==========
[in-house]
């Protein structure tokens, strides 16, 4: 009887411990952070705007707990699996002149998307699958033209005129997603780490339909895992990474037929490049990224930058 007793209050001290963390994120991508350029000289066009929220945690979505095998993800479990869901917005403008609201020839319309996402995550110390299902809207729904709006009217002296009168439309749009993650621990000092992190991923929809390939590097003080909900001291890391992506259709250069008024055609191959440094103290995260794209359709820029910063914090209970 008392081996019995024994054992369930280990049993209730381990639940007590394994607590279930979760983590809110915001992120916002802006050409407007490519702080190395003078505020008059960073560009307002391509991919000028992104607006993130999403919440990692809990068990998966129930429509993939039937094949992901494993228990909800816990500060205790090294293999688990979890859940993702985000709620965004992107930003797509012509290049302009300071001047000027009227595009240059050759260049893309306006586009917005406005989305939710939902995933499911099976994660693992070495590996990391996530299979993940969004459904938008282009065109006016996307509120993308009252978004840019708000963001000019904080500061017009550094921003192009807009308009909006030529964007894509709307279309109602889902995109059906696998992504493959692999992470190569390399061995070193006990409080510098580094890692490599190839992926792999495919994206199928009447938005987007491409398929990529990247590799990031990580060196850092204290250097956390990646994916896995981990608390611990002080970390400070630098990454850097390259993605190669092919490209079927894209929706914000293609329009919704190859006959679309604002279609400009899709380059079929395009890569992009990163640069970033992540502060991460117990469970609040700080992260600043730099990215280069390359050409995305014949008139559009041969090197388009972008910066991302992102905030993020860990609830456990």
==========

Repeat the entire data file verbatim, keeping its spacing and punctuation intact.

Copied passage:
[in-house]
């Protein structure tokens, strides 16, 4: 009887411990952070705007707990699996002149998307699958033209005129997603780490339909895992990474037929490049990224930058 007793209050001290963390994120991508350029000289066009929220945690979505095998993800479990869901917005403008609201020839319309996402995550110390299902809207729904709006009217002296009168439309749009993650621990000092992190991923929809390939590097003080909900001291890391992506259709250069008024055609191959440094103290995260794209359709820029910063914090209970 008392081996019995024994054992369930280990049993209730381990639940007590394994607590279930979760983590809110915001992120916002802006050409407007490519702080190395003078505020008059960073560009307002391509991919000028992104607006993130999403919440990692809990068990998966129930429509993939039937094949992901494993228990909800816990500060205790090294293999688990979890859940993702985000709620965004992107930003797509012509290049302009300071001047000027009227595009240059050759260049893309306006586009917005406005989305939710939902995933499911099976994660693992070495590996990391996530299979993940969004459904938008282009065109006016996307509120993308009252978004840019708000963001000019904080500061017009550094921003192009807009308009909006030529964007894509709307279309109602889902995109059906696998992504493959692999992470190569390399061995070193006990409080510098580094890692490599190839992926792999495919994206199928009447938005987007491409398929990529990247590799990031990580060196850092204290250097956390990646994916896995981990608390611990002080970390400070630098990454850097390259993605190669092919490209079927894209929706914000293609329009919704190859006959679309604002279609400009899709380059079929395009890569992009990163640069970033992540502060991460117990469970609040700080992260600043730099990215280069390359050409995305014949008139559009041969090197388009972008910066991302992102905030993020860990609830456990």